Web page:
This method is useful for performing locally optimised superposition after a global superposition by SSM. For example this method will optimise the superposition of the residues forming the binding site of a ligand. To do this you need to select the required local region of the 'fixed' model. This is probably best done using the Neighbourhood of.. option from the 'fixed' model's Selection tool and selecting the Neighbourhood of the ligand. It is not necessary to make any atom selection for the 'moving' models.
This method will attempt to find the equivalent residues in the 'moving' model to the selected residues in the 'fixed' model. The criteria for equivalent residues is that the Cα atoms are within a given cutoff distance and the residues have similar orientation. The equivalent atoms within the equivalent residues must have the same name and be within a given cutoff distance. A least squares fit of all equivalent atoms is performed.
For this method the user has several means of specifying equivalent atoms, residues or ranges of residues to superpose. Monomers (i.e. not amino acid or nucleic acid) can be matched and the equivalent atoms will be found even if the monomers are not identical.
For this superposition method the Superposition interface is significantly changed to show a User defined matches frame
You must select two models to work on at any one time: a Fixed model and Moving model. Selecting the matching atoms or residues can be done via the User defined matches frame or via tools on the popup menu that appears if you click on an atom in the fixed or moving molecule with the right mouse button.
The User defined matches frame contains a list of the matches between the fixed and moving model and some push button commands to the right of the list. There is a tool to enter or edit matches below the list. The buttons are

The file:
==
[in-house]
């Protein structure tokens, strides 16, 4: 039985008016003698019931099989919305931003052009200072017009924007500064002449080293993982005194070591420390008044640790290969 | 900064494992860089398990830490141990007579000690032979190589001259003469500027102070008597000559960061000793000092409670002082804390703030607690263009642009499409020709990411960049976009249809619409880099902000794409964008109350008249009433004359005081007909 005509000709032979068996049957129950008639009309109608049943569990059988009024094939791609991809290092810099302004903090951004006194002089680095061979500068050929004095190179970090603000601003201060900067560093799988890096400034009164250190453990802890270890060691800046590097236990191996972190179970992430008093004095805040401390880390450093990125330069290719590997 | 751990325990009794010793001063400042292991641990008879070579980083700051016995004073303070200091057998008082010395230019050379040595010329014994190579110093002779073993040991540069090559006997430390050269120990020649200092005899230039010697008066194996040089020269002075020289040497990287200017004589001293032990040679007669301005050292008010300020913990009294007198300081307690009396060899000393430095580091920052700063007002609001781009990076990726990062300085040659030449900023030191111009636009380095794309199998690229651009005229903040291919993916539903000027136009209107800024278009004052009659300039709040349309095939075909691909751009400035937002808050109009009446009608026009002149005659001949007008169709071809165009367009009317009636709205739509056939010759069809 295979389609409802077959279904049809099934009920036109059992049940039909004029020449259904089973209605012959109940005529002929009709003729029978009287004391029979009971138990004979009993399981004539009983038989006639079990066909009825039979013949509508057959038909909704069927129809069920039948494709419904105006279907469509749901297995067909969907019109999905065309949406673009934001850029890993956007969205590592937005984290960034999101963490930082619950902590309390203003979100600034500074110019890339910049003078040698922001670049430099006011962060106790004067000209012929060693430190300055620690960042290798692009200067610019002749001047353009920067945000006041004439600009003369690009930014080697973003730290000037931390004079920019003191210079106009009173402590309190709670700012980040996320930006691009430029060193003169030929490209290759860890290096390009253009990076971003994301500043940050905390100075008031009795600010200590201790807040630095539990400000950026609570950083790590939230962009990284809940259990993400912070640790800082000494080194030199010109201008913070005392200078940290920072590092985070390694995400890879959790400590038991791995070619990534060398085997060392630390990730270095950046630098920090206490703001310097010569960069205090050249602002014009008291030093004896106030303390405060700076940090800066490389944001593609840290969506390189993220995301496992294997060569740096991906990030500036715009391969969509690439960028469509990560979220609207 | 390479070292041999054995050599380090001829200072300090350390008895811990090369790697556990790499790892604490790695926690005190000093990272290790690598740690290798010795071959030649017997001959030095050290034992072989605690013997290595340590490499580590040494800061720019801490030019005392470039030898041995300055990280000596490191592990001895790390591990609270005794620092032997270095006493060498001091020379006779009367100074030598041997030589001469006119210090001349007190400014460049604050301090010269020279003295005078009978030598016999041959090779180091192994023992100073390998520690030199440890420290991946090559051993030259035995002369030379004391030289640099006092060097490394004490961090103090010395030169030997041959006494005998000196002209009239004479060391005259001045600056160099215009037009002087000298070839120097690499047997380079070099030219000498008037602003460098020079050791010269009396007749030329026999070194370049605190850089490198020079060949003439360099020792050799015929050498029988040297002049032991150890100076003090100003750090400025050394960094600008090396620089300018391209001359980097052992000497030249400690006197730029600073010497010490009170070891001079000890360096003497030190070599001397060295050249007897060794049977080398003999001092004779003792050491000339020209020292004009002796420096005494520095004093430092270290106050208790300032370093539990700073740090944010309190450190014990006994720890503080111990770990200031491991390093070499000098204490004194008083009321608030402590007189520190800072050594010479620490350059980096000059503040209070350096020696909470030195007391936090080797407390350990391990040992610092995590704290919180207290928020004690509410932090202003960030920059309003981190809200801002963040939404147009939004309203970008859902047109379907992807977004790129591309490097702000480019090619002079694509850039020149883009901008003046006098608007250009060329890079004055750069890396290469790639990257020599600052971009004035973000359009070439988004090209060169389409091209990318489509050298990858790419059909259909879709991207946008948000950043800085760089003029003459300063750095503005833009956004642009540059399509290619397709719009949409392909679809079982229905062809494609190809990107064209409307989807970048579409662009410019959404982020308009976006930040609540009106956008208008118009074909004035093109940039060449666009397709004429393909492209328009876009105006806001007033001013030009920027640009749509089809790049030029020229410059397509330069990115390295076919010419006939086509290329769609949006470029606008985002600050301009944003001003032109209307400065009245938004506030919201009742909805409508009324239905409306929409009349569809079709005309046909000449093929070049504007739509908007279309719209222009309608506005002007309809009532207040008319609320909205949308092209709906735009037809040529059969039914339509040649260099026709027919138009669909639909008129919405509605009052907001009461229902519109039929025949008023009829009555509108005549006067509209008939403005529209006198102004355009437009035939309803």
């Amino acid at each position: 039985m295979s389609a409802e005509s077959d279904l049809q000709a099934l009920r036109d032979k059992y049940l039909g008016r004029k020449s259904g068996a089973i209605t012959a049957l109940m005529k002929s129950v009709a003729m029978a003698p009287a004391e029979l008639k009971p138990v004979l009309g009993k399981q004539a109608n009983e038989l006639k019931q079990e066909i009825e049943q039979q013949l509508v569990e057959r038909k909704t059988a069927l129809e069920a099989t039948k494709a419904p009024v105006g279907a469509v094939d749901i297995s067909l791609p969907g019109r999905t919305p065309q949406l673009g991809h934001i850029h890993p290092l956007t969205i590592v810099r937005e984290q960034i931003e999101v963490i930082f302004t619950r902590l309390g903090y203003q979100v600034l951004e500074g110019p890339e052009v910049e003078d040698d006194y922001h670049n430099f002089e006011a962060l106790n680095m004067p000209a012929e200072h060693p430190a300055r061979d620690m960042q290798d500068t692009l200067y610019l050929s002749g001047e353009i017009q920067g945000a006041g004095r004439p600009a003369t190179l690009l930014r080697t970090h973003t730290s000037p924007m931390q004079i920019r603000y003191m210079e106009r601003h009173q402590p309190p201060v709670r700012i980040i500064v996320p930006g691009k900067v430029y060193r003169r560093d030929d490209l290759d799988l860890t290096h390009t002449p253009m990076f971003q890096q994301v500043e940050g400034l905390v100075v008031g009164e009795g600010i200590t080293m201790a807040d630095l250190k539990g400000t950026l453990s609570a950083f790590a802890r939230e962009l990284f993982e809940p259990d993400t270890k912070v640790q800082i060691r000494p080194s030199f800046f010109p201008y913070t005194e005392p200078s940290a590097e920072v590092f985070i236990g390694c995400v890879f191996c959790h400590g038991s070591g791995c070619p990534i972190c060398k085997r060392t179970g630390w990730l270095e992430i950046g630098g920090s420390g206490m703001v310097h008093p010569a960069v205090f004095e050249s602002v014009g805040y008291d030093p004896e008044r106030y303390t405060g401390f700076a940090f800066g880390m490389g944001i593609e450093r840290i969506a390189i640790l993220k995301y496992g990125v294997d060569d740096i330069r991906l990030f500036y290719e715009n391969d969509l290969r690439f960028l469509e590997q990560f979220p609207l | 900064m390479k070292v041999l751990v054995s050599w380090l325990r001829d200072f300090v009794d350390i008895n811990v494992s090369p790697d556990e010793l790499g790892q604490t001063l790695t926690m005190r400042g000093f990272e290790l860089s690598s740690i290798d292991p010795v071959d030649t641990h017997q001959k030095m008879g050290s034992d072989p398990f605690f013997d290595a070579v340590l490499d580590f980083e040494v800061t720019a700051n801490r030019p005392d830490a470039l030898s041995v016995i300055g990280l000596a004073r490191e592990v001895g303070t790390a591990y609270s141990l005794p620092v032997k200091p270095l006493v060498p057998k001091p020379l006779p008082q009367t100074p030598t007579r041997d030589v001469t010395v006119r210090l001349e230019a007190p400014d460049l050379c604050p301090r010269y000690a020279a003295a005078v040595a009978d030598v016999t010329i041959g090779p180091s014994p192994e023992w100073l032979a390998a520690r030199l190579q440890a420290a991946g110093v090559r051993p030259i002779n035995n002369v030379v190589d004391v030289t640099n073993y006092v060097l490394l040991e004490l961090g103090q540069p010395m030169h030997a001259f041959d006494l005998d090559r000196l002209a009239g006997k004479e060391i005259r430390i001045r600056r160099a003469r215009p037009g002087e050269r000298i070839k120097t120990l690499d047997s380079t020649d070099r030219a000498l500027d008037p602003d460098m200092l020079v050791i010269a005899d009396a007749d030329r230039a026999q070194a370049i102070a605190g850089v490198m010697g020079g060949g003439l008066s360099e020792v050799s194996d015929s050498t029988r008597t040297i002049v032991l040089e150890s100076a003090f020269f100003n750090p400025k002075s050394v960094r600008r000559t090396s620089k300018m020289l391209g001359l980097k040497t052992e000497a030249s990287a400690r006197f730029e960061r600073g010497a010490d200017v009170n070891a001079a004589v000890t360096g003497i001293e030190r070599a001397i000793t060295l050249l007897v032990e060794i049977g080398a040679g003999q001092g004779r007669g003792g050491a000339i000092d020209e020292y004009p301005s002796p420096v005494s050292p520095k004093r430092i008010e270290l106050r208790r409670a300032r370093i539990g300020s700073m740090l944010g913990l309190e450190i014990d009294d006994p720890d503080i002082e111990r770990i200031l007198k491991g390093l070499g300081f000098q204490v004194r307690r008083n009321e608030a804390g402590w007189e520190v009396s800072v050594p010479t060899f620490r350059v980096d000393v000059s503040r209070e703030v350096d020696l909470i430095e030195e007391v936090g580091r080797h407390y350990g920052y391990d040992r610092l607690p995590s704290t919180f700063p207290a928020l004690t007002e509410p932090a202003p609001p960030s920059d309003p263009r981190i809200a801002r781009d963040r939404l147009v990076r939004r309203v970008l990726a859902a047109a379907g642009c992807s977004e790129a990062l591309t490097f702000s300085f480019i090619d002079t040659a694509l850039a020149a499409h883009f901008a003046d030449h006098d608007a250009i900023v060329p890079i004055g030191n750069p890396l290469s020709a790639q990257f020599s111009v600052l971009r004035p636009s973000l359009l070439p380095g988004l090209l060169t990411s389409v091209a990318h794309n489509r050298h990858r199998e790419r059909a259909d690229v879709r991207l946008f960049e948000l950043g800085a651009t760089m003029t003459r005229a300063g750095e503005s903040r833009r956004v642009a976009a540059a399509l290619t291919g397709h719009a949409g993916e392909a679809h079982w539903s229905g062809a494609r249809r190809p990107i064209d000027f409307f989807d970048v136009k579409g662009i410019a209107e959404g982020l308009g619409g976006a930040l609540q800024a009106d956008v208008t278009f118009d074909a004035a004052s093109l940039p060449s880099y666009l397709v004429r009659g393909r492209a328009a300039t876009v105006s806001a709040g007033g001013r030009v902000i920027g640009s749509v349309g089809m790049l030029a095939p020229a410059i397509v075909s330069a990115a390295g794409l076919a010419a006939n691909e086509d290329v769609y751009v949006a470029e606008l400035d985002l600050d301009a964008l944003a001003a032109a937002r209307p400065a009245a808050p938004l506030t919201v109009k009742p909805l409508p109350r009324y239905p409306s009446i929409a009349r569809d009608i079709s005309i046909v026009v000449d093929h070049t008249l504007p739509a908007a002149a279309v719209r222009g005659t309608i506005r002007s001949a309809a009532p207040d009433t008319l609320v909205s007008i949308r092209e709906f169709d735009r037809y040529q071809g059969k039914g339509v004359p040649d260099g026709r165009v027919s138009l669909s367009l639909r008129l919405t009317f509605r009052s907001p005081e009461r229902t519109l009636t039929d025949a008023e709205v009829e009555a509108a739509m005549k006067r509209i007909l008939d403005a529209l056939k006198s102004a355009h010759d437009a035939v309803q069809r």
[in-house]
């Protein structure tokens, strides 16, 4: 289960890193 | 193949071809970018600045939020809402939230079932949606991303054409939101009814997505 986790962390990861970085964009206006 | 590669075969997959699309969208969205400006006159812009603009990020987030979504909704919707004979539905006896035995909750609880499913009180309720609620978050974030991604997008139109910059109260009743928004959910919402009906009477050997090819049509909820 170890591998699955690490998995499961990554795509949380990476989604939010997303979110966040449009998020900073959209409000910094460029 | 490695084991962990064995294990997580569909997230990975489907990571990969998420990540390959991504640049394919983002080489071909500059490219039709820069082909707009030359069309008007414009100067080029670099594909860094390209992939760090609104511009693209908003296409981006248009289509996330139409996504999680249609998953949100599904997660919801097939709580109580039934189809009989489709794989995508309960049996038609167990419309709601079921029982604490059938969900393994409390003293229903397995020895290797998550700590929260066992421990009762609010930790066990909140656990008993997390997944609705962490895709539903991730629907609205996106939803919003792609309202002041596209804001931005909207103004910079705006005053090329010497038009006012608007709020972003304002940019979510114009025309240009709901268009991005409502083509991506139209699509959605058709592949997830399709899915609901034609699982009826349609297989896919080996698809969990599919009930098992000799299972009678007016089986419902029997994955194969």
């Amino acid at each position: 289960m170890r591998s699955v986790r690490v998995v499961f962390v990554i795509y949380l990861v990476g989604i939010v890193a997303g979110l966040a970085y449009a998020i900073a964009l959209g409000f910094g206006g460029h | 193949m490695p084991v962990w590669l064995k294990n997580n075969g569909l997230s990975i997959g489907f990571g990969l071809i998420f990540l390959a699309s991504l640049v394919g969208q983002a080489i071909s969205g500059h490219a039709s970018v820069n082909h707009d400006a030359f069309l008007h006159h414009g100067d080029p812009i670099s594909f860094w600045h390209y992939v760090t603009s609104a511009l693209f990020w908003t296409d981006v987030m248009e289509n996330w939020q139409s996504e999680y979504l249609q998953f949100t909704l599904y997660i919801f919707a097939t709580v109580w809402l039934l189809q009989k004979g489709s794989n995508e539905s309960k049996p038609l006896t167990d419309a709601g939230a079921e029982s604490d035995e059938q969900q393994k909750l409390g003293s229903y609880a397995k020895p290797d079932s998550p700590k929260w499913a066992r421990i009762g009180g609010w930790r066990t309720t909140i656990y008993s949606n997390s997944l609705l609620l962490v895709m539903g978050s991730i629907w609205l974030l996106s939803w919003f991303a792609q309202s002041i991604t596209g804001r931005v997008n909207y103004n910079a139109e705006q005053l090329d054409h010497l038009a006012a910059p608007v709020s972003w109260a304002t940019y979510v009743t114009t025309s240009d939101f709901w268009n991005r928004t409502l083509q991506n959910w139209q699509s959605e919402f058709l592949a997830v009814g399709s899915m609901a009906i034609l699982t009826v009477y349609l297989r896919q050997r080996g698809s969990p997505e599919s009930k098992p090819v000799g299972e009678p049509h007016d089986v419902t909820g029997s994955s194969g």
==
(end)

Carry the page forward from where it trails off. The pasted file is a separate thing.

Create new match will clear the match edit tool for you to enter a new match.
Copy matches from if you have already set up matches for a different pair of fixed and moving models then this tool will enable you to copy the same matches o use for the current pair of models. But note that in the User defined matches options further down the window the option to apply the superpose to all active models may also serve your purpose.
Delete selected match will delete the match curently seelcted in the list of matches
Delete selected match will delete all matches
Delete incomplete matches will delete any matches that have not been fully specified with selections for both fixed and moving model
The match editor has a checkbox labelled Use match which can be unchecked to switch off the match (but the selections will still be saved for future use). The match mode combo box allows selection of the match mode. The possible match modes are:
atom a single atom in the fixed model is matched to a single atom in the moving model
residue a single residue in the fixed model is matched to a single residue in the moving model. The option in the User defined matches options frame specifies which atoms in the residue will be matched (the default is CA atoms).
residue range a range of residues in the fixed model is matched to a range of residues in the moving model. The option in the User defined matches options frame specifies which atoms in the residues will be matched (the default is CA atoms).
monomer This match mode is most appropriate to matching residues which are neither amino acid nor nucleic acid. The matched monomers do NOT have to be identical. The method uses a graph matching algorithm to find the best equivalent atoms in the matched monomers.
selection This match mode uses a different style of widget in the match edit tool. The selection widget allows a more general selection but note that you must select the same number of atoms in the fixed and the moving model and that they will be matched according to their order in the PDB file.